Why I'm Buying GameStop And Why You Should Too

| About: GameStop Corp. (GME)


GameStop has had lots of negative press lately and negative sentiment is high.

This has led to an attractive valuation with a high margin of safety.

Near-term catalysts exist to propel GameStop back to fair value.

There has been much negative press written about GameStop (NYSE:GME) lately on Seeking Alpha, and perhaps rightly so - sales have declined throughout 2016 and holiday sales were abysmal.

Shortly after the pre-market release of the holiday sales, the stock went on to drop by 9%.

Obviously, many investors are running for the hills given the declining sales. Some have gone on as to declare GameStop as the next Blockbuster or RadioShack (NYSE:RSH).

Now, many of you reading this are very familiar with GameStop and I don't need to reinvent the wheel and waste your time discussing the business model and the inherent risks - many Seeking Alpha article contributors have already done so (see here, here and here)

Instead, I would like to use these words to cut through the doom and gloom and discuss why I think today is a great opportunity to invest in GameStop.

Exhibit A: An Exceptionally Compelling Valuation

Be greedy when others are fearful, and fearful when others are greedy"

- Warren Buffett

Fear about the declining sales has led to a dramatic depression in share prices. Trading in the low $20s, today's prices represent a ridiculous discount on intrinsic value. Based on Capital IQ analyst expectations for the next five years, fair value is about $70. One would literally more than triple their money if GameStop reaches fair value. The sooner this happens, the higher the annualized rate of return. Indeed, near-term catalysts exist (see below) that I think will return GameStop to fair value.

Even if analysts grossly overestimate the future cash flow, there is still a high possibility for a double.

Don't believe in analyst expectations? Well, with a current P/E of 6 you get an earnings yield of 16.6%.

Lies, damned lies, and financial statements"

- Anonymous

Think earnings reports are the alchemy of corporate accountants? Well, with a current P/FCF of 5.3 you're getting a free cash flow yield of 18.8%.

No matter how you slice it, GameStop is cheap. This creates a high margin of safety.

Furthermore, because share prices are so depressed, the dividend yield is very attractive (north of 6% at the time of writing). The payout ratio is also only 40%, so in the short term a cut is very unlikely. Not only is GameStop cheap, but you get handsomely compensated to just hold your shares.

Exhibit B: A Near-Term Catalyst

The Microsoft (MSFT) Xbox One and Sony (SNE) PlayStation 4 (PS4) were both released in 2013. Since then, there have been no major console releases. 2017 is set to be a year of major releases, with the Nintendo (OTCPK:NTDOY) Switch coming in the spring and then the Xbox Two presumed to be released for the holiday season of 2017. The Sony PlayStation 5 (PS5) is presumed to be released in 2018 or 2019.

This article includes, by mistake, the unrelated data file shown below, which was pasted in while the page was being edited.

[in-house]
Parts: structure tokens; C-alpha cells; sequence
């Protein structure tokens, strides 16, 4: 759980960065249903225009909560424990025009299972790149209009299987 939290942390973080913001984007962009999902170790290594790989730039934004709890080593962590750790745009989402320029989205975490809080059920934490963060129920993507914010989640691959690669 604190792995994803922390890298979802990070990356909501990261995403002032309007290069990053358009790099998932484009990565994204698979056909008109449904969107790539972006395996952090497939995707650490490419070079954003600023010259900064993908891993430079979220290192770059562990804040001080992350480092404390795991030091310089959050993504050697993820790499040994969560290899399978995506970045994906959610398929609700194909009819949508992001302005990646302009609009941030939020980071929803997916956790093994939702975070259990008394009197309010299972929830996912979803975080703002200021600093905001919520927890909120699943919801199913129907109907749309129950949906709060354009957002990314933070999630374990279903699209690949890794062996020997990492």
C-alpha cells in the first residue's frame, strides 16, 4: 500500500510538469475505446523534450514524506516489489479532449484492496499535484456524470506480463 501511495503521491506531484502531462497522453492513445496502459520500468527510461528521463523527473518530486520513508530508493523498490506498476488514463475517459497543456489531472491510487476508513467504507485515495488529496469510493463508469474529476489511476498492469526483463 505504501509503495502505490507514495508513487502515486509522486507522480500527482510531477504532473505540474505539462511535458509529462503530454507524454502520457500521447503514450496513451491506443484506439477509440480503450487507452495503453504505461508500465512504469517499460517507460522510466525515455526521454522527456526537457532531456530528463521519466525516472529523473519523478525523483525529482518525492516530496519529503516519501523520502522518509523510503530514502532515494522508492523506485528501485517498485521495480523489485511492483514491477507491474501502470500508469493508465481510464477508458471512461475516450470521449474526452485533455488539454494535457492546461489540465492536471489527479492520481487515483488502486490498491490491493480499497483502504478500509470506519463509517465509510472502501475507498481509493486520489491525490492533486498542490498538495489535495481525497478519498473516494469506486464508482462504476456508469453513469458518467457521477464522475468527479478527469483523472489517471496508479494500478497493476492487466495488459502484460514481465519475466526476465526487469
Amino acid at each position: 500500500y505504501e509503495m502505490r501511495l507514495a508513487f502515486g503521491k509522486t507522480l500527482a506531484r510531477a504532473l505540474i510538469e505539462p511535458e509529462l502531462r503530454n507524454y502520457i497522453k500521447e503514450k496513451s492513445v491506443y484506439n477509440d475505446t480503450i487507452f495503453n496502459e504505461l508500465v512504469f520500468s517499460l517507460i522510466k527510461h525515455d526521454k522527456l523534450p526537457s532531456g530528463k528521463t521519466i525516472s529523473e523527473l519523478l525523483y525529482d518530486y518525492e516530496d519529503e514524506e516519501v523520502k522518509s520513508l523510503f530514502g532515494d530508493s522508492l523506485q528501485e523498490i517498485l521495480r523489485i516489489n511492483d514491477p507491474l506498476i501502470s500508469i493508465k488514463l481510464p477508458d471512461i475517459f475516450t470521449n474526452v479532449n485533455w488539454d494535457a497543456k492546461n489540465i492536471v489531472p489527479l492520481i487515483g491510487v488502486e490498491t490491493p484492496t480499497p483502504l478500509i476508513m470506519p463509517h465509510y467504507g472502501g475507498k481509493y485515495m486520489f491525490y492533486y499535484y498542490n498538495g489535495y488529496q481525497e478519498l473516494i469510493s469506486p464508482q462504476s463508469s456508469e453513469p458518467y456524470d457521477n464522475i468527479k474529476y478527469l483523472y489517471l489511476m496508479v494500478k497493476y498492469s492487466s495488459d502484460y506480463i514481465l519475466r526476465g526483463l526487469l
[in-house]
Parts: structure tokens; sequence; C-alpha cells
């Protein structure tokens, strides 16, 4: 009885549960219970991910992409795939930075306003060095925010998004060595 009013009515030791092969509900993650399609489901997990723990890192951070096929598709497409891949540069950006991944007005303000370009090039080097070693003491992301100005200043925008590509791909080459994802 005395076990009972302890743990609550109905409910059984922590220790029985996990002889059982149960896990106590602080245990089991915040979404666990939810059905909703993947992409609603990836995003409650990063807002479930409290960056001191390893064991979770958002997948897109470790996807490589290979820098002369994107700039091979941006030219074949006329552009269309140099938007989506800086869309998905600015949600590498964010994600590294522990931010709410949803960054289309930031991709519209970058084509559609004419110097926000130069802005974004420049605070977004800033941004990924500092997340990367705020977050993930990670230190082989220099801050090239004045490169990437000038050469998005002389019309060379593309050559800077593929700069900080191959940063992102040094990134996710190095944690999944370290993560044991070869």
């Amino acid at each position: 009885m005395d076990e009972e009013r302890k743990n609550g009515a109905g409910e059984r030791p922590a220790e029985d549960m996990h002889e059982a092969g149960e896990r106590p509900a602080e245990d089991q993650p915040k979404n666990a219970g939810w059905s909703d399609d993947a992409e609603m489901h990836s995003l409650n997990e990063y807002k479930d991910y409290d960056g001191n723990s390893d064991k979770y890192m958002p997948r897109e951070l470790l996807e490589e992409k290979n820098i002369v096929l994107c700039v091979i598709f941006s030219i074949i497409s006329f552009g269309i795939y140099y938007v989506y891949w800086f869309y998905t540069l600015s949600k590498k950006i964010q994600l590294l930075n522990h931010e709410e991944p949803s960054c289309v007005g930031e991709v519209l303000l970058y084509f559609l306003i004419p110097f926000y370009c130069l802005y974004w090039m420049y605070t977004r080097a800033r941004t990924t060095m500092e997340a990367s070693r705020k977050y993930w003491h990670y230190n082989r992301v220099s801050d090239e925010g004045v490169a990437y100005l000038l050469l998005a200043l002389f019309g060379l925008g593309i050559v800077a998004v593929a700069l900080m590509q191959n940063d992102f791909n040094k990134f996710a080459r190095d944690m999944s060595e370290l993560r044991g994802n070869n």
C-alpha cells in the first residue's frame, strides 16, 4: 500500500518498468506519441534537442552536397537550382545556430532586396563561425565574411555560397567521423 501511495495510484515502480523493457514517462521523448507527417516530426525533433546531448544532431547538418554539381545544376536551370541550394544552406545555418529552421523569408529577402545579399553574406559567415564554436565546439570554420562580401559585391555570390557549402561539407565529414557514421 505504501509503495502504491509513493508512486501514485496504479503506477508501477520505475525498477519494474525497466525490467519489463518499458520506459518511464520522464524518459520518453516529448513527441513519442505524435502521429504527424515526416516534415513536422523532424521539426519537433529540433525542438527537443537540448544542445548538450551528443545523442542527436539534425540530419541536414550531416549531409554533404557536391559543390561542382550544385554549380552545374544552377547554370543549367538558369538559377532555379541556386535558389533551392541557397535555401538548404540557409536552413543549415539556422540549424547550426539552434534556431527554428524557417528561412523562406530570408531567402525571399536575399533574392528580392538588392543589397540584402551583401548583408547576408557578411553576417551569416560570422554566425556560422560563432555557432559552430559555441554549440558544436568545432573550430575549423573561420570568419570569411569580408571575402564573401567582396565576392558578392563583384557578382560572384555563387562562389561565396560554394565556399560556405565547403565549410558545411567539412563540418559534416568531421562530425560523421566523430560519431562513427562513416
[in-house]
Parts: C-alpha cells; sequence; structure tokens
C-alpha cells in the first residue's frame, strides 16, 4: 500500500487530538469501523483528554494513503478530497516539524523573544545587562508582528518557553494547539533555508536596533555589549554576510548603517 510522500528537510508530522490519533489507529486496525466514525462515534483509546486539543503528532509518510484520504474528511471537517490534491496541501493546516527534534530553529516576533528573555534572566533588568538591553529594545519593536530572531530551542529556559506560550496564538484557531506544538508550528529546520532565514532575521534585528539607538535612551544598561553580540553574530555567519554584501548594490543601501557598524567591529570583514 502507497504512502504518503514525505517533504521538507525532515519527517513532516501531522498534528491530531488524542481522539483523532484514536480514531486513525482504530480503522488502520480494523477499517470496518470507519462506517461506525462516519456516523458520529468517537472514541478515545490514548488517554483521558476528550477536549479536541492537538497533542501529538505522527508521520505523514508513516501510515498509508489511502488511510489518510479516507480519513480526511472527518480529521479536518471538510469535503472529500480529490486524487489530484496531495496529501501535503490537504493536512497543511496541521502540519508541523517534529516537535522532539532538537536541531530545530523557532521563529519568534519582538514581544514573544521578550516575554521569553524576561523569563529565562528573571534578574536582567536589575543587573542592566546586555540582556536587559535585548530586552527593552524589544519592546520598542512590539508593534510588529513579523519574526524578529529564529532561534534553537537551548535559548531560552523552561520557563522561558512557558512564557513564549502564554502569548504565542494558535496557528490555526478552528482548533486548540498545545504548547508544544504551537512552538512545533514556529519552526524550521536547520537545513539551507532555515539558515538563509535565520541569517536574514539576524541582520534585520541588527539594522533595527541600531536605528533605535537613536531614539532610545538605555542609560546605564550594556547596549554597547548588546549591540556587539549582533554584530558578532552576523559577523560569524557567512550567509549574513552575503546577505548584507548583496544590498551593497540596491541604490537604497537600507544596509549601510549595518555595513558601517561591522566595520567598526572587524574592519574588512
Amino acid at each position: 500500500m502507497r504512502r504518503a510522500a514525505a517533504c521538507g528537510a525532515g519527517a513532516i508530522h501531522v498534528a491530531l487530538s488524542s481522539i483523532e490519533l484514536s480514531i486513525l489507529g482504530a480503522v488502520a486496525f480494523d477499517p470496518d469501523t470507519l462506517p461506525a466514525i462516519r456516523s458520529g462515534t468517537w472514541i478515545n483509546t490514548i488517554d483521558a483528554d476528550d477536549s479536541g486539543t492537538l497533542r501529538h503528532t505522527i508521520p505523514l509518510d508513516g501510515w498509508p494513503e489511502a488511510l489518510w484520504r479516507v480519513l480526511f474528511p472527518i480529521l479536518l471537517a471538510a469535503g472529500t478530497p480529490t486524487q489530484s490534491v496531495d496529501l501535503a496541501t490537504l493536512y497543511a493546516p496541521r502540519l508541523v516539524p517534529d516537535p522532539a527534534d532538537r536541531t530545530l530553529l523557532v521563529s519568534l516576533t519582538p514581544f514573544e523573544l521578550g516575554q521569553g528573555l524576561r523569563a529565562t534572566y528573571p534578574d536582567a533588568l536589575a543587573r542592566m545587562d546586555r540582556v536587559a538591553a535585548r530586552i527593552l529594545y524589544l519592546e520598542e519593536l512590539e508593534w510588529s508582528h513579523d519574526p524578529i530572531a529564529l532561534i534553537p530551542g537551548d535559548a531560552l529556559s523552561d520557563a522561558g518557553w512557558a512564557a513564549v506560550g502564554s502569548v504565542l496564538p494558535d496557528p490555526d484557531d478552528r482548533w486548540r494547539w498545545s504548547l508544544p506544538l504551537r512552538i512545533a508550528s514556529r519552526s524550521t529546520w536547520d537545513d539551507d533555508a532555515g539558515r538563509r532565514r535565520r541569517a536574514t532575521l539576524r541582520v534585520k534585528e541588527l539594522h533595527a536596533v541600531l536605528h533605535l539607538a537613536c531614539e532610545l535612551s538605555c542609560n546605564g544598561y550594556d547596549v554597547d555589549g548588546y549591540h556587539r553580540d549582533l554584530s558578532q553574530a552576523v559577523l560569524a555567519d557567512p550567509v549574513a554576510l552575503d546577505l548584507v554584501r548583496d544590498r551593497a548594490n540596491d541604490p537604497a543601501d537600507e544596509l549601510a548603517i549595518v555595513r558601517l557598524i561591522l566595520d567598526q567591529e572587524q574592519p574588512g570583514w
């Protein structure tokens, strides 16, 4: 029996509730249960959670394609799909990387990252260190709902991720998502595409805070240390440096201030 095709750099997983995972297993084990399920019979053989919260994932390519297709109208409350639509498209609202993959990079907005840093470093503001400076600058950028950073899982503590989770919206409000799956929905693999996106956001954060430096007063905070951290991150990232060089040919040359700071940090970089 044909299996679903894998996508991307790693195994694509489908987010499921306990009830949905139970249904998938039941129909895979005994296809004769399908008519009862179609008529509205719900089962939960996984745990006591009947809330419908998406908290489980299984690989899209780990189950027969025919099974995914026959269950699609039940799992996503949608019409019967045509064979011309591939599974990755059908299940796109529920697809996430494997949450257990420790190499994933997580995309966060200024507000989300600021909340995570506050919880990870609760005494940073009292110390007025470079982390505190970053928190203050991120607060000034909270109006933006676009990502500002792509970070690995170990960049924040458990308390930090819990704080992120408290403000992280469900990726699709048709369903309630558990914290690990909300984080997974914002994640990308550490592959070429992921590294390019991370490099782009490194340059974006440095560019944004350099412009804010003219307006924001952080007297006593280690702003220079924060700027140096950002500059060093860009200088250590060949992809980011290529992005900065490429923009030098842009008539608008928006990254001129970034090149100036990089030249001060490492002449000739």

With new consoles come new games that should drive sales. One common counterpoint floated is that with the rise of internet speeds, middle men retailers (like GameStop) are being cut out by the publishers, as they can directly release their games to the consumers for direct download.

This is a reasonable counter point; however, there is one major limitation - that's the internet speed itself. At present, large Xbox One games are 40-50 gigabytes (gb). Being 4k ready, it would be feasible for an Xbox Two game to be 200+ gb, especially considering there is likely to be a virtual reality component to the new set.

Present internet infrastructure allows most consumers access to speeds at about 100 megabytes per second (mbps). At 100 mbps, a 200gb game would take about two and a half hours to download. Now, this assumes a best-case scenario. On the day of a hot release, with all gamers accessing the same server at the same time to download the same game, is it likely that a 100 mbps speed will be realized? What if it isn't? Lots of headache, heartache and frustration would ensue. Thus, if I was a gamer, I'd just drive to my local GameStop and buy the game in person, knowing I have a physical copy to take home and play immediately.


The intelligent investor is a realist who sells to optimists and buys from pessimists"

- Benjamin Graham

It's fairly easy to see there is great pessimism about GameStop which has driven down the share price. I believe this has created a massive disconnect between price and value, and at today's prices there is a very attractive margin of safety.

I also believe the near-term catalysts - the soon to be released Nintendo Switch and the upcoming release of the Xbox Two and PS5 - will push GameStop back to its full value.

This is why I am buying GameStop and will continue to do so anytime there is a substantial dip.

What do you think about GameStop? Please feel free to let me know in the comments section below. Thanks for reading!

Disclosure: I am/we are long GME.

I wrote this article myself, and it expresses my own opinions. I am not receiving compensation for it (other than from Seeking Alpha). I have no business relationship with any company whose stock is mentioned in this article.

Additional disclosure: I am not an investment professional and I advise you do your own due diligence on any of the stocks discussed above.

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